The owner of popular children's TV character Peppa Pig has rebuffed a takeover approach from broadcasting giant ITV worth more than £1 billion.
Canada-based Entertainment One said it "unanimously rejected" a 236p-a-share proposal as it believes it "fundamentally undervalues" the group.
Entertainment One, which is listed on the London Stock Exchange, did not name its suitor, but ITV's takeover plans were widely reported late on Tuesday, sending shares in its bid target surging by almost 10%.
Entertainment One owns the rights to TV shows including Peppa Pig - the cartoon character who has turned into a global children's phenomenon.
It also owns more than 40,000 film and television titles, including last year's Oscar-winning hit Spotlight, and its Amblin Partners venture with Steven Spielberg is behind this summer's movie The BFG, based on Roald Dahl's classic children's book.
Entertainment One also owns around 40,000 music tracks.
A deal between the two would have helped ITV broaden its business and boost its content offering as it seeks to reduce reliance on advertising revenue, which is expected to come under pressure after the Brexit vote.
ITV last month said it would slash £25 million in costs as it warned advertising revenue is set to dip 1% in the nine months to the end of September amid the fallout from the decision to quit the EU.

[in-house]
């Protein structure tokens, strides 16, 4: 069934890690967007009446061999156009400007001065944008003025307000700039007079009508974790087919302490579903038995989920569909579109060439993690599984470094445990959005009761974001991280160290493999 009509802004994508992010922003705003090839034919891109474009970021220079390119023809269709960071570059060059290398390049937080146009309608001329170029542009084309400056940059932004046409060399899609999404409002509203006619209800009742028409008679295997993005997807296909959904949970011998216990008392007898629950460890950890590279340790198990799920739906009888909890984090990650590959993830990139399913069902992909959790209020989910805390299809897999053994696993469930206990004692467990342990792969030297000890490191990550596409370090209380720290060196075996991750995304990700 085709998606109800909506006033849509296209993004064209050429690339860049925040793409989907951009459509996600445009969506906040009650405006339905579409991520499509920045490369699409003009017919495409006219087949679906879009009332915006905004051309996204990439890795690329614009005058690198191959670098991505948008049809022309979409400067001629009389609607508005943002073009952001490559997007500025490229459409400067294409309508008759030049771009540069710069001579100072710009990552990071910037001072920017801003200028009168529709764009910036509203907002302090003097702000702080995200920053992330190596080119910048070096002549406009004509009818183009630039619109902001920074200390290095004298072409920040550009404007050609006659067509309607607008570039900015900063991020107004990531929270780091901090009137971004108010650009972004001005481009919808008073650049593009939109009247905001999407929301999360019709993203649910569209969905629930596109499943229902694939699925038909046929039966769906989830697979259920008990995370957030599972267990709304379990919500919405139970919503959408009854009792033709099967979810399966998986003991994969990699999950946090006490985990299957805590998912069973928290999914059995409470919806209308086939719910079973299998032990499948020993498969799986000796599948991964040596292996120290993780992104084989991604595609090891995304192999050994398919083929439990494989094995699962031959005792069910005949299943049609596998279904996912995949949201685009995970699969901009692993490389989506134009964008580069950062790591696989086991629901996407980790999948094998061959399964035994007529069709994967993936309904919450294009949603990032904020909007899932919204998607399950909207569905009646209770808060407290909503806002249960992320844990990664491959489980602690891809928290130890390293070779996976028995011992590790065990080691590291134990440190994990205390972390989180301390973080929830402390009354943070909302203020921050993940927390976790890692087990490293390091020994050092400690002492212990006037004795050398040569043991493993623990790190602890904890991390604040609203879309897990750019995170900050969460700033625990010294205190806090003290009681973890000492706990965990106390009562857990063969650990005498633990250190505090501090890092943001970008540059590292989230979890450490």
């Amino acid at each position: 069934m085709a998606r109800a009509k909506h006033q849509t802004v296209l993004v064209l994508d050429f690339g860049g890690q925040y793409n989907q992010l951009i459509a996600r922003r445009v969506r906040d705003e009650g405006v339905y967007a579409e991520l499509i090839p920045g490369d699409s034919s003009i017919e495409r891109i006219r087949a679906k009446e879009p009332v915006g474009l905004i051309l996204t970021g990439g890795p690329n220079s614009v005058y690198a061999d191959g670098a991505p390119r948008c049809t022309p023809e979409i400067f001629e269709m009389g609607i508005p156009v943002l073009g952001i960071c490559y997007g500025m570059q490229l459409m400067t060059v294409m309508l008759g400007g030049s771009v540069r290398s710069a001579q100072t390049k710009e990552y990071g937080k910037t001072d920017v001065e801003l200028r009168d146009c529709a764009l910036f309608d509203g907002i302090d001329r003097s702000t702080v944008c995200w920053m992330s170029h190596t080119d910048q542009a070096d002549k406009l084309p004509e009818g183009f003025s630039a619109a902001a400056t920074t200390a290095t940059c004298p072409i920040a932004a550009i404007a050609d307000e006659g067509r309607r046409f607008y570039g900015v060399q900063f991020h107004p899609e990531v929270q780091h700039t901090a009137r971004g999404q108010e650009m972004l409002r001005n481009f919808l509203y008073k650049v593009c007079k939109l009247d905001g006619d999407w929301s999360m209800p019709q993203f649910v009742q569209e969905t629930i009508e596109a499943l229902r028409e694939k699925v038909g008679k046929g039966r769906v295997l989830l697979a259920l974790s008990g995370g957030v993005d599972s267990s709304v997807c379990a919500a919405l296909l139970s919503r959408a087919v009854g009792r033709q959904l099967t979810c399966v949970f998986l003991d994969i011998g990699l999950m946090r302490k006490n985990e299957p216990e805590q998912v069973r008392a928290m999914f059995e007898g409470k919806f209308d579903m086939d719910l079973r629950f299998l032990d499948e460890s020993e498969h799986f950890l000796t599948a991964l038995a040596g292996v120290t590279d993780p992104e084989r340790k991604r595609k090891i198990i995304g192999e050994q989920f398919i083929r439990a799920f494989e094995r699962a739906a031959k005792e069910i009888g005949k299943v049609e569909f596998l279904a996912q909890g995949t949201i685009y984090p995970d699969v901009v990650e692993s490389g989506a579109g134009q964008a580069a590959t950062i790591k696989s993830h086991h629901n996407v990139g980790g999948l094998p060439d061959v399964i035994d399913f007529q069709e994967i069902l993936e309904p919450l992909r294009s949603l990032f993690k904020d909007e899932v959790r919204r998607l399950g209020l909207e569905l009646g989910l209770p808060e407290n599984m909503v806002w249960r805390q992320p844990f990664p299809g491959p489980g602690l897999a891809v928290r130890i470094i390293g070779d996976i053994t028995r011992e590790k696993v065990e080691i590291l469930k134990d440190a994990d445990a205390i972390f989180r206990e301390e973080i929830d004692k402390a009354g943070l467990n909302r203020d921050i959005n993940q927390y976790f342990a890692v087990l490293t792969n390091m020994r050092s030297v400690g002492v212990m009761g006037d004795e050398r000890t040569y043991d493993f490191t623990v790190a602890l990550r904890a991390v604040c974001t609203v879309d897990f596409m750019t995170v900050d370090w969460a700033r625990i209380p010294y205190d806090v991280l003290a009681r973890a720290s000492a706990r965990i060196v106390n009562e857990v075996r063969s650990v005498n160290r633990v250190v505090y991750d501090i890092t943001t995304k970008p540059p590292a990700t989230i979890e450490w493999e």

ITV was rumoured to have had its sights on Entertainment One earlier this year, but the group denied being approached
ITV has acquired a number of production companies in recent years, including Talpa Media Holdings, which makes talent show The Voice, and Mammoth Screen, which produces Poldark.
It recently appointed Sir Peter Bazalgette - the man credited with bringing Big Brother to UK screens - as chairman, who took over from Archie Norman in May.
Analysts at Liberum said: "There is definitely a rationale for ITV to acquire E One and it would fit in with its stated policy of boosting the revenues from non-TV advertising sources.
"The question now is whether ITV comes back with a higher bid - it can afford to so the question is whether it has the desire to come back with a substantially higher bid."